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HSBC Scandal Heightens Calls for Tougher Bank Oversight

FILE - The logo of HSBC Bank is displayed on the facade of HSBC France headquarters on the Champs Elysees in Paris, Feb. 9, 2015.
FILE - The logo of HSBC Bank is displayed on the facade of HSBC France headquarters on the Champs Elysees in Paris, Feb. 9, 2015.

The latest black eye to the global banking industry, the British-based HSBC Holdings PLC secret account scandal, has heightened demands by activists and lawmakers in a number of nations for better transparency and accountability.

And fingers are being pointed at some nations for not taking action sooner.

Former HSBC Swiss private banking employee Herve Falciani handed the data about tens of thousands of that bank’s "private" accounts over to French authorities in 2008.

That information eventually became the core of the Washington-based International Consortium of Investigative Journalists’ HSBC report, released in early February, showing 106,000 hidden accounts at the Swiss subsidiary of HSBC.

Falciani is slamming the British government for not responding strongly enough to the account revelations, which were provided to London via France in 2010. He says he contacted British authorities in 2008 with the data, but got no response.


The whistleblower is quoted by London’s Guardian as saying, "By that time [2010], I had already declared [in 2008] and explained the problems that were happening."

Falciani added, "So, it would have been very easy for them to obtain that [information]."

The HSBC account information has impacted not only wealthy investors, but political figures as well.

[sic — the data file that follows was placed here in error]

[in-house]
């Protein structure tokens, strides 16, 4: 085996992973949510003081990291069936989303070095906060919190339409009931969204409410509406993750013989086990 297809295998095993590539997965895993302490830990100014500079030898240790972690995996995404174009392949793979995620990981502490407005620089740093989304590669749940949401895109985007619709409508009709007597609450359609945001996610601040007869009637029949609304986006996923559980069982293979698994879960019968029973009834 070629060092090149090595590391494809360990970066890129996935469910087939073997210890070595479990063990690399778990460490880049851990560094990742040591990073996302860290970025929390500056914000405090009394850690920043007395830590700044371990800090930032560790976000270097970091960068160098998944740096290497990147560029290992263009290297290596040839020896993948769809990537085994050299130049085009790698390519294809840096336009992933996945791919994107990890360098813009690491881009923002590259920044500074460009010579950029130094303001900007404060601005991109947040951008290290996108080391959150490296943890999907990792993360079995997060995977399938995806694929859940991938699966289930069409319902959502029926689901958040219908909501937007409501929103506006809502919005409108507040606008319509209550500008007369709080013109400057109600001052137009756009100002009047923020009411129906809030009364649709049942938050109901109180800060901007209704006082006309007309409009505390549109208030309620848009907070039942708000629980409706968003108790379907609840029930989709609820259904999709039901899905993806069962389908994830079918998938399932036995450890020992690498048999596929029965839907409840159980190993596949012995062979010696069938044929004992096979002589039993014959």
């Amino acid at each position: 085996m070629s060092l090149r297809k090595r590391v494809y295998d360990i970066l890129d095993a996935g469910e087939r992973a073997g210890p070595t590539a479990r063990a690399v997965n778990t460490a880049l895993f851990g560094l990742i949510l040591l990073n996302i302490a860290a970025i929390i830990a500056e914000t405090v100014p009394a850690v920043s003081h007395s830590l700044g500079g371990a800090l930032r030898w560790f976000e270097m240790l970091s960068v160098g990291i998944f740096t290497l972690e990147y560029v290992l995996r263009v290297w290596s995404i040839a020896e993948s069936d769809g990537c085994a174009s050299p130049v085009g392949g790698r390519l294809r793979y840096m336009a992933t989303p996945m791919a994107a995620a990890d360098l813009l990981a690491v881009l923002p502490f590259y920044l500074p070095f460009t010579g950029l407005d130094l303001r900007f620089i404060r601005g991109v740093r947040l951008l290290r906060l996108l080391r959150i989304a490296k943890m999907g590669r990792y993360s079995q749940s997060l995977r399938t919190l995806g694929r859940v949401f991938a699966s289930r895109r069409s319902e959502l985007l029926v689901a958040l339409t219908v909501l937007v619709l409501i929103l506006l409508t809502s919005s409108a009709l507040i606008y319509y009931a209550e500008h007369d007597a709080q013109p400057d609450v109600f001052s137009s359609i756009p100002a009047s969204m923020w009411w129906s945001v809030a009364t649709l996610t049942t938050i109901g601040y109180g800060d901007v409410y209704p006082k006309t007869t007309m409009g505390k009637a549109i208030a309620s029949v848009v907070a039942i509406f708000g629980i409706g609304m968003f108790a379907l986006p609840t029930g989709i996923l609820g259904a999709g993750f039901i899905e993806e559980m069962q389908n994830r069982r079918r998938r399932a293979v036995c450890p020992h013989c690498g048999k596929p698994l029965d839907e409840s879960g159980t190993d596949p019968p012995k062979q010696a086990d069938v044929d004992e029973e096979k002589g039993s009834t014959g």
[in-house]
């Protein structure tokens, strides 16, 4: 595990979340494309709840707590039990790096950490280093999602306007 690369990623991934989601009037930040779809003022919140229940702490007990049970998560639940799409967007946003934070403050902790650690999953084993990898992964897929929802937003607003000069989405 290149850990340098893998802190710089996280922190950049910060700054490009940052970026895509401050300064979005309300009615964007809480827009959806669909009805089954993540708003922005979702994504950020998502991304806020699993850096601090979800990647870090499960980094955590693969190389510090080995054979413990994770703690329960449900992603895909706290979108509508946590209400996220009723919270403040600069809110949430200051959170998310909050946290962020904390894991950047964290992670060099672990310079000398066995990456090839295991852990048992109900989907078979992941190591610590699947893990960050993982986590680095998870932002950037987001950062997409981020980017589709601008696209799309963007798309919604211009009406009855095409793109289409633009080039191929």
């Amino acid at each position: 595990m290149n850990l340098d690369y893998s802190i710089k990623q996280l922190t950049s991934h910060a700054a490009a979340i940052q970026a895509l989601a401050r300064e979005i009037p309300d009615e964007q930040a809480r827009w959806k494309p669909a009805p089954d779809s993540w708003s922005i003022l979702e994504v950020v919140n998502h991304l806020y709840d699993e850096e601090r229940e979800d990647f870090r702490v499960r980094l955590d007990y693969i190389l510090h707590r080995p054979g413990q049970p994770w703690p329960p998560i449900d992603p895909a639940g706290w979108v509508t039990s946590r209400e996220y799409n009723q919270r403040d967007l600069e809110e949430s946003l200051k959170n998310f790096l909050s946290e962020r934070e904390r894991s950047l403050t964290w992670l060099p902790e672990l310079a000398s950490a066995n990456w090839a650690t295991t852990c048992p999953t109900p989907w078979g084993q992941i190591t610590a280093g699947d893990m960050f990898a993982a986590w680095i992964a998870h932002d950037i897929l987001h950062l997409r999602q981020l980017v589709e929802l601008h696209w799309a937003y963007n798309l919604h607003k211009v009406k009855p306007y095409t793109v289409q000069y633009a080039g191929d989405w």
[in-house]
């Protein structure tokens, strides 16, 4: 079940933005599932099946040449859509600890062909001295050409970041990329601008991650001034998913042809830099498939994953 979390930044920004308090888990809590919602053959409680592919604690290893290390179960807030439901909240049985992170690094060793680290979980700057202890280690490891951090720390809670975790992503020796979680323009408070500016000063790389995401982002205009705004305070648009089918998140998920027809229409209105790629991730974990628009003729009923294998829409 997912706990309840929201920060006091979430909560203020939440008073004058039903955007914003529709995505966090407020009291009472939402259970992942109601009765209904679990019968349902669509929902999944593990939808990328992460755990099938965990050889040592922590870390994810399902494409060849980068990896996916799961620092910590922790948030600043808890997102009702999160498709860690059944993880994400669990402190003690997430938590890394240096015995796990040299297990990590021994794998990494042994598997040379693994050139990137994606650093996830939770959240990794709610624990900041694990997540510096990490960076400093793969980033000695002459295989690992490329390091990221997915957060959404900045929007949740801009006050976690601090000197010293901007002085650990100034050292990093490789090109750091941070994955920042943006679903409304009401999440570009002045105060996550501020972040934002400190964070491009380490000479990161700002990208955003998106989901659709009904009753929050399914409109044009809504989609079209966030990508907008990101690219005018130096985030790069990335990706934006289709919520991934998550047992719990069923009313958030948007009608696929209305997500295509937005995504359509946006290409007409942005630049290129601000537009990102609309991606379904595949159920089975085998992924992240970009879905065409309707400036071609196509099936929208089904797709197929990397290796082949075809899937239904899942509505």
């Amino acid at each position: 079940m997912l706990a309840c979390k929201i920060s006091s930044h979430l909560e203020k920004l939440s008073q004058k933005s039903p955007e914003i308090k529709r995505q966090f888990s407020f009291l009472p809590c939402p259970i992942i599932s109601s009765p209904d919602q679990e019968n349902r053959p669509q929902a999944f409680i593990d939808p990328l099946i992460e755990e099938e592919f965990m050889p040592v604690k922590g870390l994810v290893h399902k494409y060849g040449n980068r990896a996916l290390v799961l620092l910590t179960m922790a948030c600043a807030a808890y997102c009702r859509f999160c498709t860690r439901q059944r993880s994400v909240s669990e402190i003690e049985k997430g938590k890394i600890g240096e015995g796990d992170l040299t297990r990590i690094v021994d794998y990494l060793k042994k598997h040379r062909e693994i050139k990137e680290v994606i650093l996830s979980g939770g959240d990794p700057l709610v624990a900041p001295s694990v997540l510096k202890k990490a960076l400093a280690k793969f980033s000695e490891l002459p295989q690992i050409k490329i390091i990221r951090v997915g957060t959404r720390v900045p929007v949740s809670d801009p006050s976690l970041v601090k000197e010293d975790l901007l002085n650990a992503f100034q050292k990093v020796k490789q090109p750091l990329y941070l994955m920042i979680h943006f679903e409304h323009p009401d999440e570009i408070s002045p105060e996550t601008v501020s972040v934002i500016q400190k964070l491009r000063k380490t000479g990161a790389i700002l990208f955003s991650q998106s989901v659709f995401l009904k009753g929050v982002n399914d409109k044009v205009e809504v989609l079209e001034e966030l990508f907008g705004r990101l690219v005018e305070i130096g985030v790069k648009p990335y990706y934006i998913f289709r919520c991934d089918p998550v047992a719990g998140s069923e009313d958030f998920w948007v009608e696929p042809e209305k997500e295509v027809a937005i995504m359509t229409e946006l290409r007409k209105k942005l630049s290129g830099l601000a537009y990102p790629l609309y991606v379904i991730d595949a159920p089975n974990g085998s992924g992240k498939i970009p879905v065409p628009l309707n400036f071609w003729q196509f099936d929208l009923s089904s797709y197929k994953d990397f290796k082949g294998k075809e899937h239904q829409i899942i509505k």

The only Arab journalist in the consortium, Hisham Allam, told VOA that sons and close aides of former Egyptian President Hosni Mubarak were among those exposed by the leak. And officials in other governments have also been implicated.

The use of secret accounts and shell corporations to hide cash and its account holders is hardly confined to HSBC. Another banking giant caught engaging in this was Switzerland’s UBS. And there have been others.

US investigations

U.S. tax attorney Lawrence Brown says U.S. officials have started probes.

"The U.S. started criminally investigating Swiss banks in 2009, resulting in record fines and dozens of criminal indictments," Brown told VOA.

"In 2009, UBS paid US$780 million to the IRS and turned over information about their American clients. HSBC paid a then-record $1.92 billion fine for money laundering, among other violations," he said. "That record was broken in 2014, when Credit Suisse paid more than $2.6 billion after pleading guilty to conspiring with wealthy Americans to evade taxes.”

In 2013, Brown said, "More than 100 Swiss banks signed settlement agreements with the Department of Justice, requiring them to pay huge fines and provide information to U.S. authorities."

A year later, the U.S. Foreign Account Taxpayer Compliance Act (FATCA) came into force, requiring banks everywhere to inform U.S. authorities about accounts held by Americans.

While the United States and other nations have in recent years beefed up enforcement of the global banking system, and Switzerland has instituted some reforms, the executive director of good governance and accountability group Transparency International’s London office says that even stronger enforcement and louder public clamor for reform is sorely needed.

'How little shock there has been'